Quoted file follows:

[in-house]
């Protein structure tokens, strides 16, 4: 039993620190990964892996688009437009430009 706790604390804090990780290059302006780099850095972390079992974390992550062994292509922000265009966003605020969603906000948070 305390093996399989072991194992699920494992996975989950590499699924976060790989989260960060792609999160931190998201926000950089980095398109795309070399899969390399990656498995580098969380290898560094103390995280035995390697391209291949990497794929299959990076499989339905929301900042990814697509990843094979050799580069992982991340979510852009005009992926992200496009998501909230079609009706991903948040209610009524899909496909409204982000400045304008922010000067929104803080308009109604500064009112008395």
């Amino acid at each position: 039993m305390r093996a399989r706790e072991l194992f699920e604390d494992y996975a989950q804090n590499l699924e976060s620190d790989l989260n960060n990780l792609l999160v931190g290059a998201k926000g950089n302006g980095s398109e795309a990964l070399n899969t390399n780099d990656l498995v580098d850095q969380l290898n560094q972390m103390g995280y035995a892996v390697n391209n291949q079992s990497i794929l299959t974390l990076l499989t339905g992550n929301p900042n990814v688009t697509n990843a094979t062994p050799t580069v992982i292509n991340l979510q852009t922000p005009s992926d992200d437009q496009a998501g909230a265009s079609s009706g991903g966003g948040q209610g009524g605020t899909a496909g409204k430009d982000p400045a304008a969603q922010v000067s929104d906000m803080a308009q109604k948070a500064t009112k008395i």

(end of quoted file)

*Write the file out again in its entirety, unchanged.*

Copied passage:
[in-house]
């Protein structure tokens, strides 16, 4: 039993620190990964892996688009437009430009 706790604390804090990780290059302006780099850095972390079992974390992550062994292509922000265009966003605020969603906000948070 305390093996399989072991194992699920494992996975989950590499699924976060790989989260960060792609999160931190998201926000950089980095398109795309070399899969390399990656498995580098969380290898560094103390995280035995390697391209291949990497794929299959990076499989339905929301900042990814697509990843094979050799580069992982991340979510852009005009992926992200496009998501909230079609009706991903948040209610009524899909496909409204982000400045304008922010000067929104803080308009109604500064009112008395």
């Amino acid at each position: 039993m305390r093996a399989r706790e072991l194992f699920e604390d494992y996975a989950q804090n590499l699924e976060s620190d790989l989260n960060n990780l792609l999160v931190g290059a998201k926000g950089n302006g980095s398109e795309a990964l070399n899969t390399n780099d990656l498995v580098d850095q969380l290898n560094q972390m103390g995280y035995a892996v390697n391209n291949q079992s990497i794929l299959t974390l990076l499989t339905g992550n929301p900042n990814v688009t697509n990843a094979t062994p050799t580069v992982i292509n991340l979510q852009t922000p005009s992926d992200d437009q496009a998501g909230a265009s079609s009706g991903g966003g948040q209610g009524g605020t899909a496909g409204k430009d982000p400045a304008a969603q922010v000067s929104d906000m803080a308009q109604k948070a500064t009112k008395i």